Any help would be greatly appreciated!
Thanks in advance!
The vertical asymptote is found by solving $\displaystyle px + t = 0$.
The horizontal asymptote is found by noting that $\displaystyle y = \frac{cx + d}{px + t} = \frac{c + \frac{d}{x}}{p + \frac{t}{x}}$ and then taking the limit $\displaystyle x \rightarrow + \infty$. Alternatively, $\displaystyle y = \frac{cx + d}{px + t} = \frac{c}{p} + \frac{d - \frac{c}{p} t}{px+t}$ (found using polynomial long division) and the horizontal asymptote can be seen by inspection.
To find the vertical asymptote, take the denominator and set it equal to zero:
$\displaystyle \begin{aligned}
px + t &= 0 \\
px &= -t \\
x &= -\frac{t}{p}
\end{aligned}$
To find the horizontal asymptote, note the degrees of the polynomials in the numerator and denominator. Since they are the same (1), take the ratio of the leading coefficients:
$\displaystyle y = \frac{c}{p}$
Thus the product would be
$\displaystyle \frac{-ct}{p^2}$ .
Edit: Beaten to it by mr fantastic!
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Sorry for my terrible handwriting but I did the long division polynomial method and as a final answer I get: -ct/p and that is not even one of the multiple choice!
In my country at least, the standard form of the rational function is:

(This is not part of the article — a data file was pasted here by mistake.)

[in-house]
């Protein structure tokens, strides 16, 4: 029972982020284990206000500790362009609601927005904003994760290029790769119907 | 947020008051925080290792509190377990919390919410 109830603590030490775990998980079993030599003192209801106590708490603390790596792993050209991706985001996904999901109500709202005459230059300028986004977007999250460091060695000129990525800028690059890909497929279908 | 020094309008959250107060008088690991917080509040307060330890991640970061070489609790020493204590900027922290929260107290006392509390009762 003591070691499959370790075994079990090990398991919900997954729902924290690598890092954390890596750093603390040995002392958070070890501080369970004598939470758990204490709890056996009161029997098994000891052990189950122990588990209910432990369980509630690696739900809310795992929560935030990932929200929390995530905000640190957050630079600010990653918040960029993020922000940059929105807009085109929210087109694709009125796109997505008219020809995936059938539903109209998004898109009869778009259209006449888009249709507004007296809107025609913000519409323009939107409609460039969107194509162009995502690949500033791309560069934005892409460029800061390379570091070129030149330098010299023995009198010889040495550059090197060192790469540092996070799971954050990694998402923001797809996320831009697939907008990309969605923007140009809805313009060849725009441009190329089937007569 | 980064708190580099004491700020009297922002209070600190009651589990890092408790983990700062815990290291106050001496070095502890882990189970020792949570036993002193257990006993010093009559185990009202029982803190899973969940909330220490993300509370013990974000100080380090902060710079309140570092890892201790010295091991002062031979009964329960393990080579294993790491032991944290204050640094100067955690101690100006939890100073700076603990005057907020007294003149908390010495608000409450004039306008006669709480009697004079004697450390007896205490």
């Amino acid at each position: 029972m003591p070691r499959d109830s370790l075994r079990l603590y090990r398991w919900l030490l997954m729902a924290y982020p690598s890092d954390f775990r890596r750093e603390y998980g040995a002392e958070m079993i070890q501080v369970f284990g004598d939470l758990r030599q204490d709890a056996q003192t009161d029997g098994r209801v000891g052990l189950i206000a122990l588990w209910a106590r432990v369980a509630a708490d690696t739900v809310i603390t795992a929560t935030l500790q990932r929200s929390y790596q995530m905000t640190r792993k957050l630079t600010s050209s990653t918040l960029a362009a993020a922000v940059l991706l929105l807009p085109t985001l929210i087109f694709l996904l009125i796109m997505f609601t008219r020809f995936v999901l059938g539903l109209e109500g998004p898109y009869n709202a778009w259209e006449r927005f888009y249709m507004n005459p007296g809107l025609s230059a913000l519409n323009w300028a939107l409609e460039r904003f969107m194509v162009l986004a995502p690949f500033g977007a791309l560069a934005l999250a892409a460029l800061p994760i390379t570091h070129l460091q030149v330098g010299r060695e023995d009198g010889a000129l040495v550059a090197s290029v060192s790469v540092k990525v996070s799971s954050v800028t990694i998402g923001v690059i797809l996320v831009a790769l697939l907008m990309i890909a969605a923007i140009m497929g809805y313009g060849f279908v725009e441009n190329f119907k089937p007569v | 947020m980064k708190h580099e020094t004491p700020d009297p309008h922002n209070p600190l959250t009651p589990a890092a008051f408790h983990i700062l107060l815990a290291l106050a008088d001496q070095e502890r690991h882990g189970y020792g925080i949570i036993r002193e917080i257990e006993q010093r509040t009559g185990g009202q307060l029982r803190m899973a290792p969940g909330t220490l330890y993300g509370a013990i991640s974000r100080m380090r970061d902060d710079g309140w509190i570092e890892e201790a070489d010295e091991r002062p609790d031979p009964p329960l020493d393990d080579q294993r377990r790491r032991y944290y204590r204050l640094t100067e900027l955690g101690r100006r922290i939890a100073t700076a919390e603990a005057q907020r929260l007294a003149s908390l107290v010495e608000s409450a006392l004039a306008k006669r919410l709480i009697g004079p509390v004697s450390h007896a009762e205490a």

f(x) = (a/(b(x-h))) + k
The standard form is the same for my country, too.
First of all, remember that asymptotes are equations of lines, not numbers. So it doesn't make sense to write them as an ordered pair like $\displaystyle \left(-t, \frac{c}{p}\right)$. Second, $\displaystyle y = \frac{c}{p}$ is the horizontal asymptote, but where did the $\displaystyle -t$ come from? If that's supposed to be the vertical asymptote, that's wrong. It's $\displaystyle x = -\frac{t}{p}$ as mr fantastic and I both explained.
When the problem asked to find the "product of the parameters that defines its vertical and horizontal asymptotes," I took it to mean that you multiply $\displaystyle -\frac{t}{p}$ by $\displaystyle \frac{c}{p}$ , getting the answer I stated above.
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